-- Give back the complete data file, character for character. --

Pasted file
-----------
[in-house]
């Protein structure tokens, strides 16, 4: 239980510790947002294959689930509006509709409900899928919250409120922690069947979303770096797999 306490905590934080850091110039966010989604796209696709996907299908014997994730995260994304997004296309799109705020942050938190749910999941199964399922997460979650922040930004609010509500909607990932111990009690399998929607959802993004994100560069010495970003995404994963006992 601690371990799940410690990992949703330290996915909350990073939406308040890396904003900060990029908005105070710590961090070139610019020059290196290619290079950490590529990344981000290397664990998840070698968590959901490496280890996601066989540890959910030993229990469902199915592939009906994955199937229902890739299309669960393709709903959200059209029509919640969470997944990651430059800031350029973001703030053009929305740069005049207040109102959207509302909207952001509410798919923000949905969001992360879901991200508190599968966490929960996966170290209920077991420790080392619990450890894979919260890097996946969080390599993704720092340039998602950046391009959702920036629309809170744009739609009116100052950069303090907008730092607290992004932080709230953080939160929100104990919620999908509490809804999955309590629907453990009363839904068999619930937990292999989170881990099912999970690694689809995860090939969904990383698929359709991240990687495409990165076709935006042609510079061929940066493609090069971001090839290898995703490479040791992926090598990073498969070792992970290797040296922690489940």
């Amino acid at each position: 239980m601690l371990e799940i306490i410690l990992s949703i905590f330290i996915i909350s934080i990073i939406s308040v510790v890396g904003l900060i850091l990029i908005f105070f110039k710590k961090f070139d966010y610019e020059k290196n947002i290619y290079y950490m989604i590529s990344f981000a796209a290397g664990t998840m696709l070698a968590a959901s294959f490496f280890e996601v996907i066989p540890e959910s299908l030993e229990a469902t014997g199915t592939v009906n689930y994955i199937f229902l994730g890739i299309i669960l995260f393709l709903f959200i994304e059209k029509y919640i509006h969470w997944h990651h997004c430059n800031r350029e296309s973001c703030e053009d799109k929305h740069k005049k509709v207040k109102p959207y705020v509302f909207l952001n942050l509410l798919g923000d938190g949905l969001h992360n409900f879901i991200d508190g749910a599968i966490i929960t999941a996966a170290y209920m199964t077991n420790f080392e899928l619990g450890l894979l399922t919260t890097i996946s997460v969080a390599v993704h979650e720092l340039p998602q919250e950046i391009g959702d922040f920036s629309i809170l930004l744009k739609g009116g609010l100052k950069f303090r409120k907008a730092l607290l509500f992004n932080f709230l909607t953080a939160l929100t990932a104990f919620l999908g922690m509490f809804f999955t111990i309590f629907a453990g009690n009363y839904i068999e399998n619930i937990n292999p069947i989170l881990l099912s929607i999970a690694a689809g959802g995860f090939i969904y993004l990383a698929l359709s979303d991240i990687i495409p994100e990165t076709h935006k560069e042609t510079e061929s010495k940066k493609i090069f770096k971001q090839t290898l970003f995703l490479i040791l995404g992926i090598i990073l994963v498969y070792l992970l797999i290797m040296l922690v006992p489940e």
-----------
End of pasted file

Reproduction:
[in-house]
């Protein structure tokens, strides 16, 4: 239980510790947002294959689930509006509709409900899928919250409120922690069947979303770096797999 306490905590934080850091110039966010989604796209696709996907299908014997994730995260994304997004296309799109705020942050938190749910999941199964399922997460979650922040930004609010509500909607990932111990009690399998929607959802993004994100560069010495970003995404994963006992 601690371990799940410690990992949703330290996915909350990073939406308040890396904003900060990029908005105070710590961090070139610019020059290196290619290079950490590529990344981000290397664990998840070698968590959901490496280890996601066989540890959910030993229990469902199915592939009906994955199937229902890739299309669960393709709903959200059209029509919640969470997944990651430059800031350029973001703030053009929305740069005049207040109102959207509302909207952001509410798919923000949905969001992360879901991200508190599968966490929960996966170290209920077991420790080392619990450890894979919260890097996946969080390599993704720092340039998602950046391009959702920036629309809170744009739609009116100052950069303090907008730092607290992004932080709230953080939160929100104990919620999908509490809804999955309590629907453990009363839904068999619930937990292999989170881990099912999970690694689809995860090939969904990383698929359709991240990687495409990165076709935006042609510079061929940066493609090069971001090839290898995703490479040791992926090598990073498969070792992970290797040296922690489940």
């Amino acid at each position: 239980m601690l371990e799940i306490i410690l990992s949703i905590f330290i996915i909350s934080i990073i939406s308040v510790v890396g904003l900060i850091l990029i908005f105070f110039k710590k961090f070139d966010y610019e020059k290196n947002i290619y290079y950490m989604i590529s990344f981000a796209a290397g664990t998840m696709l070698a968590a959901s294959f490496f280890e996601v996907i066989p540890e959910s299908l030993e229990a469902t014997g199915t592939v009906n689930y994955i199937f229902l994730g890739i299309i669960l995260f393709l709903f959200i994304e059209k029509y919640i509006h969470w997944h990651h997004c430059n800031r350029e296309s973001c703030e053009d799109k929305h740069k005049k509709v207040k109102p959207y705020v509302f909207l952001n942050l509410l798919g923000d938190g949905l969001h992360n409900f879901i991200d508190g749910a599968i966490i929960t999941a996966a170290y209920m199964t077991n420790f080392e899928l619990g450890l894979l399922t919260t890097i996946s997460v969080a390599v993704h979650e720092l340039p998602q919250e950046i391009g959702d922040f920036s629309i809170l930004l744009k739609g009116g609010l100052k950069f303090r409120k907008a730092l607290l509500f992004n932080f709230l909607t953080a939160l929100t990932a104990f919620l999908g922690m509490f809804f999955t111990i309590f629907a453990g009690n009363y839904i068999e399998n619930i937990n292999p069947i989170l881990l099912s929607i999970a690694a689809g959802g995860f090939i969904y993004l990383a698929l359709s979303d991240i990687i495409p994100e990165t076709h935006k560069e042609t510079e061929s010495k940066k493609i090069f770096k971001q090839t290898l970003f995703l490479i040791l995404g992926i090598i990073l994963v498969y070792l992970l797999i290797m040296l922690v006992p489940e």